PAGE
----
Use this URL to cite or link to this record in EThOS: http://ethos.bl.uk/OrderDetails.do?uin=uk.bl.ethos.669813
Title: Teachers' unions, education reform, and the irresistible force paradox : a comparative analysis of Finland, Switzerland, and the United States
Author: Whorton, Lindsay
Awarding Body: University of Oxford
Current Institution: University of Oxford
Date of Award: 2014
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Abstract:
In education policy, the irresistible force paradox—what happens when an irresistible force meets an immovable object?—resonates with many characterisations of the dynamics of education reform and the role of teachers’ unions in reform processes. According to many theories of teachers’ unions in the United States, the paradox is resolved in favour of the immovable object: strong teachers’ unions are alleged to block necessary reforms, hampering school effectiveness and efficiency. This research tests these claims about teachers’ unions, and their impact on reform outcomes—particularly, performance-related pay. Despite teachers’ unions’ supposed opposition to performance-related pay (PRP), there are a number of cases—both within and beyond U.S. borders—where PRP has been implemented. By exploring some of these ‘exceptional’ cases, this research outlines the conditions under which reform is likely to occur, and a more specific explanation of reform ‘failure’. It finds that, though education reform is often portrayed as a power struggle between reform proponents and opponents, there are multiple pathways through which reform may occur. Overpowering unions might be one route, but reform can also be secured through cooperation and compromise. These insights have significant implications for theories of teachers’ unions’ strength, preferences, and policy impact. The findings demonstrate that the insufficiency of existing theoretical accounts. Neither union preferences nor power are simple, monolithic, or predictable, and teachers’ unions do not and cannot block reform at all times and in all places. Beyond theory, these findings carry weighty implications for practitioners regarding the role of unions in public policy decision-making.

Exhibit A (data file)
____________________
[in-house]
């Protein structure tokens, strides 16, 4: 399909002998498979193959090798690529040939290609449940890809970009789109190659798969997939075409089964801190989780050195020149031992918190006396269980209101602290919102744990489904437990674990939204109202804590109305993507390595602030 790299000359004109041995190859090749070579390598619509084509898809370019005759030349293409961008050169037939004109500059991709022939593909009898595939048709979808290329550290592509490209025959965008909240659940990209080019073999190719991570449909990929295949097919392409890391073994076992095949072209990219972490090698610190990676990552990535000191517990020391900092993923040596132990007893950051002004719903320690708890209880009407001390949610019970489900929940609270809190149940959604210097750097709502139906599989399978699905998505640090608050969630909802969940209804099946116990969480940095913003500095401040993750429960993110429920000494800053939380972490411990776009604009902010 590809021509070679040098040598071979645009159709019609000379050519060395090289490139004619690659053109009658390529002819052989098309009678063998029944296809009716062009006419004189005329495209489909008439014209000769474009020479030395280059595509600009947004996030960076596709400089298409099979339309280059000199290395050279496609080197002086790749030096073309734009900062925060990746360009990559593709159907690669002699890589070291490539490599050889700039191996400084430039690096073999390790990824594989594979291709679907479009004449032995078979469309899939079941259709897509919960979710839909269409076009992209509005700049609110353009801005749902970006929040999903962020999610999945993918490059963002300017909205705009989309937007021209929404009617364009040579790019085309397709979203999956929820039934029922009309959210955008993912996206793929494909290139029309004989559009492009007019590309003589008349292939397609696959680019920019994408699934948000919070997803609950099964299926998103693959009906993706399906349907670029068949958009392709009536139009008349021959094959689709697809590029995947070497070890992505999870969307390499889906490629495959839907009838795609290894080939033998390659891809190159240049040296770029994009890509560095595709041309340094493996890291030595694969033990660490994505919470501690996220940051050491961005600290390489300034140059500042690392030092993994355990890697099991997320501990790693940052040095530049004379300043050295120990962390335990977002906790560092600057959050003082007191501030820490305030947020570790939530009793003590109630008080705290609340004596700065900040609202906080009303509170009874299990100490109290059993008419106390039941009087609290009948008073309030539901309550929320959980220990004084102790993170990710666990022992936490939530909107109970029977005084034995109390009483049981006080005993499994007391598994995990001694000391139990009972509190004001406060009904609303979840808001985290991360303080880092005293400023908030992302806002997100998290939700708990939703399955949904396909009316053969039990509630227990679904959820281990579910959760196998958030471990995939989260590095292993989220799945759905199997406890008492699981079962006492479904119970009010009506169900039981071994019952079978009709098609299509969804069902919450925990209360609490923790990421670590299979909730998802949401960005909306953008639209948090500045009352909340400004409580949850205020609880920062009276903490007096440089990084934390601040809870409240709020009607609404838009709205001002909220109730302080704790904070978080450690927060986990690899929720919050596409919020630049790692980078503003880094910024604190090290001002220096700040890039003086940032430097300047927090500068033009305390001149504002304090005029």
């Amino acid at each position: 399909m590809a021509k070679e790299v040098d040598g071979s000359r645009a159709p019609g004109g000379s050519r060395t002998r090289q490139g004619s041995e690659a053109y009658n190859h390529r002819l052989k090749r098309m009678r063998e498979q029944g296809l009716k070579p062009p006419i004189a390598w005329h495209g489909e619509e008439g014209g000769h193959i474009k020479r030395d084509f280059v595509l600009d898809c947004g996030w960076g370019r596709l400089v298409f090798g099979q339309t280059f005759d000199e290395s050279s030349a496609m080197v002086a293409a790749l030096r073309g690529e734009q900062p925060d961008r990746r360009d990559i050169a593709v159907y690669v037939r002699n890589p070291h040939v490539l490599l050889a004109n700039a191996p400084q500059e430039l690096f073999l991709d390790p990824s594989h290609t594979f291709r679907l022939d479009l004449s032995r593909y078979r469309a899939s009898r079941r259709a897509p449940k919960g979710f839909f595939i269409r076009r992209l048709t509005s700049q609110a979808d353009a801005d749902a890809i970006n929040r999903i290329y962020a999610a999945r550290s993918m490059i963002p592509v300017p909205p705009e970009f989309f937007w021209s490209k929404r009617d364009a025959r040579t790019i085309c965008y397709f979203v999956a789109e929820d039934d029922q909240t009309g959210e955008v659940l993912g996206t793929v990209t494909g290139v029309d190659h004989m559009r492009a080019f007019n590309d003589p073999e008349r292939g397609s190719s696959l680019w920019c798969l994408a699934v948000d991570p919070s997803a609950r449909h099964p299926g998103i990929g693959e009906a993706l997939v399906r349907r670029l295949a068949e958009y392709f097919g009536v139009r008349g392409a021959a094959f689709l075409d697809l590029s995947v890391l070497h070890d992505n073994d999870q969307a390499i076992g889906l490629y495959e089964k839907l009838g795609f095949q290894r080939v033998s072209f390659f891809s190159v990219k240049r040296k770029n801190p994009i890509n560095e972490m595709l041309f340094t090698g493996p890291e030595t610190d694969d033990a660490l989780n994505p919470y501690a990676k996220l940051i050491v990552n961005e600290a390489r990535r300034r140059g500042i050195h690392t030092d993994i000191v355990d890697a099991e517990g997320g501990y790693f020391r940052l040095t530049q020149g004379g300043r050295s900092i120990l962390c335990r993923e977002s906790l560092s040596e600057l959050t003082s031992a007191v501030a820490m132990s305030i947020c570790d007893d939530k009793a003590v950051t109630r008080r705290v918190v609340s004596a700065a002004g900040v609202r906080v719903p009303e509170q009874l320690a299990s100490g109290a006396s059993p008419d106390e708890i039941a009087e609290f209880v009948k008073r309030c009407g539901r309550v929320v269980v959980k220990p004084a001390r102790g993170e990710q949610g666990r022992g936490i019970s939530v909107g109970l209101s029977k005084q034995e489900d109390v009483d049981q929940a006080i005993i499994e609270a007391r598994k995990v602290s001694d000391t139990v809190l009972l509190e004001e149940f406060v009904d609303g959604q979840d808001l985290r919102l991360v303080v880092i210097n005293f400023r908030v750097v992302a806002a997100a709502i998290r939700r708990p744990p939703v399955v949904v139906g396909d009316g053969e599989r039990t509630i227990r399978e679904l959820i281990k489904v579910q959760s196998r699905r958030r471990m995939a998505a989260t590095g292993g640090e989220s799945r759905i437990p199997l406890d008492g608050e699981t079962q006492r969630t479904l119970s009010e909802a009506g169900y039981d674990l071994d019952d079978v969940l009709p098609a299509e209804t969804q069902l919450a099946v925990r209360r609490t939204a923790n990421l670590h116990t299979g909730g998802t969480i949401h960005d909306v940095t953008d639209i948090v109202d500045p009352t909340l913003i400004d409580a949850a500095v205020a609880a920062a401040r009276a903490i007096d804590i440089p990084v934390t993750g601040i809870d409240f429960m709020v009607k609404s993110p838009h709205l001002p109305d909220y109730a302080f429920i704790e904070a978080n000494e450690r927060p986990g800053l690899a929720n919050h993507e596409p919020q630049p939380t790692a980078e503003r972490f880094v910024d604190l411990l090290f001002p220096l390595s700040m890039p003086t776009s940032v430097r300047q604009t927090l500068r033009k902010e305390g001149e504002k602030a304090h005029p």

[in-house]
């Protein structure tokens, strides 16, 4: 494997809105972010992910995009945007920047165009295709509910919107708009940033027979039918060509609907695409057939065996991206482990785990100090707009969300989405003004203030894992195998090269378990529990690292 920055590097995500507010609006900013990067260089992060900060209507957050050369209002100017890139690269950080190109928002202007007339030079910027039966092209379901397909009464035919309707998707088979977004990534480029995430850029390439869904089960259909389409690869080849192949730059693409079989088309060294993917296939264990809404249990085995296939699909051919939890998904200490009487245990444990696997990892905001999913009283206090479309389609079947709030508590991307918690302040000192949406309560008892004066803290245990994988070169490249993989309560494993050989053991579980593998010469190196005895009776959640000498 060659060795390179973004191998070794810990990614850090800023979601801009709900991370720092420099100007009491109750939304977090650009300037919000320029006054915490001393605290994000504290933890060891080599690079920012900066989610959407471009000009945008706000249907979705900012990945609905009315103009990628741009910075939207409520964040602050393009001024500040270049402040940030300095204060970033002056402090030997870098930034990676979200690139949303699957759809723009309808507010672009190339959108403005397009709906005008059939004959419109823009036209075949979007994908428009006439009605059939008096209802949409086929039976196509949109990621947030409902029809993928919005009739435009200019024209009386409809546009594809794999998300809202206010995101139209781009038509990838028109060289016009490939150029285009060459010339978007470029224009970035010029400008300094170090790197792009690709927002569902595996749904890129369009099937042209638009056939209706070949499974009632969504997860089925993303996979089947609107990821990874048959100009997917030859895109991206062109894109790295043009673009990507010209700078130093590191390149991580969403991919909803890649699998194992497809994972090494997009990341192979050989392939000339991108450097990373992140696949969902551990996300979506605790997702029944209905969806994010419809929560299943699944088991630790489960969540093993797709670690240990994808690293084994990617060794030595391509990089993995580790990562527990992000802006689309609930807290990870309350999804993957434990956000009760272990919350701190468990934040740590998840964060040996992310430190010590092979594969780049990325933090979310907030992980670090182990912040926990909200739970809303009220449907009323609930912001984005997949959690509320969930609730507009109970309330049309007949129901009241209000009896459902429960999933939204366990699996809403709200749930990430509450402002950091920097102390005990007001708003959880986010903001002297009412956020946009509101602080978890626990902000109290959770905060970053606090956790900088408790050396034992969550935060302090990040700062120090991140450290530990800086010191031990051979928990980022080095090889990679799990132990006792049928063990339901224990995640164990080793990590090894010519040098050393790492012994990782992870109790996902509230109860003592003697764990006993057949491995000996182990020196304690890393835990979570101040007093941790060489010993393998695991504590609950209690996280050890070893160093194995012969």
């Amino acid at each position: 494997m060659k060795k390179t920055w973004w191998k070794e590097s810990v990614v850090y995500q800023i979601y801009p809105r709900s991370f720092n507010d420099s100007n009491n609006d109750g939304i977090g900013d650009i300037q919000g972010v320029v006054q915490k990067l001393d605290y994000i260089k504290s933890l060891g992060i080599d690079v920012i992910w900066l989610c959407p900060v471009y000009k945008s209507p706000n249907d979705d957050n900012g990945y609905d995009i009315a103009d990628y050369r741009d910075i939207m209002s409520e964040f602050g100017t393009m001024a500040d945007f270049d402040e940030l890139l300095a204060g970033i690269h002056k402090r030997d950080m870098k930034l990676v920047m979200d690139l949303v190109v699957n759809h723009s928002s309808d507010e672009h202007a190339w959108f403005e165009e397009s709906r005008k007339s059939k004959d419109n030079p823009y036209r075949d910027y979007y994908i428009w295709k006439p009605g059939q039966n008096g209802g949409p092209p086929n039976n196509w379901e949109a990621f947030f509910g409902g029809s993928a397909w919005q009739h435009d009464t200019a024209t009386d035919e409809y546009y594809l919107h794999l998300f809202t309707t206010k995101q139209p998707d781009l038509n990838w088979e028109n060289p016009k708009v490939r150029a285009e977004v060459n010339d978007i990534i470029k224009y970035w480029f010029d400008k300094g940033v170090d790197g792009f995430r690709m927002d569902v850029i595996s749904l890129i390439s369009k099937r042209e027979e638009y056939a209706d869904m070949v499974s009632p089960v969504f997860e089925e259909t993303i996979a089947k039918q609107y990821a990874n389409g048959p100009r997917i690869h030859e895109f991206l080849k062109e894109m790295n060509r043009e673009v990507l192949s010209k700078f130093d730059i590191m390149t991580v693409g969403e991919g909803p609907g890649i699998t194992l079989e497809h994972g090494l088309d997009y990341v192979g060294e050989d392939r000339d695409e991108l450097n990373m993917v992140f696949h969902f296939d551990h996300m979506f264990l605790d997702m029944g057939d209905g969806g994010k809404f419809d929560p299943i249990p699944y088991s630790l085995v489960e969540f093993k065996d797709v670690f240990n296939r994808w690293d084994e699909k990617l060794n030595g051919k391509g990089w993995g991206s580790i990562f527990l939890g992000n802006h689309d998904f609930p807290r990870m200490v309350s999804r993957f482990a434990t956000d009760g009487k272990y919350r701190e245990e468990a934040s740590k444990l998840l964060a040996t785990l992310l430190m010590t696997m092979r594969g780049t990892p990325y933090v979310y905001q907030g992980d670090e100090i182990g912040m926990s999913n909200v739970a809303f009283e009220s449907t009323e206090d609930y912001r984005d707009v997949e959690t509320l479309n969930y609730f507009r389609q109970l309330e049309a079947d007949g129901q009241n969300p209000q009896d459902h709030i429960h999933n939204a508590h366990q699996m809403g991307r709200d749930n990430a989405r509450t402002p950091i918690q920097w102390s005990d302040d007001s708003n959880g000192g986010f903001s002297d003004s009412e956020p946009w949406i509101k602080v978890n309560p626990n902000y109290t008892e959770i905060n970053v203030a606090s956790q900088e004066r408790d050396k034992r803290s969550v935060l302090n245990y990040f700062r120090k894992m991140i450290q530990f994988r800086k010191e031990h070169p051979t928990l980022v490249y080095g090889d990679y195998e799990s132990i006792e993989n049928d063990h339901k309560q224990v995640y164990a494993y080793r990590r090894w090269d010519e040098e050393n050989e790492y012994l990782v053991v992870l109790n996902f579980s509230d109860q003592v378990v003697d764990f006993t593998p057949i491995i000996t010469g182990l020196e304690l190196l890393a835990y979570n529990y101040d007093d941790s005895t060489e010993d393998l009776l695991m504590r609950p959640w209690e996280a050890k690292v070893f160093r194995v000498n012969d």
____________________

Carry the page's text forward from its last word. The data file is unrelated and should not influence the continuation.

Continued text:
Supervisor: Seeleib-Kaiser, Martin Sponsor: Rhodes Trust ; Fulbright Commission
Qualification Name: Thesis (Ph.D.) Qualification Level: Doctoral
EThOS ID: uk.bl.ethos.669813  DOI: Not available
Keywords: Comparative and international education ; Public policy ; Education ; Welfare state reform and change ; teachers unions ; education reform ; education politics
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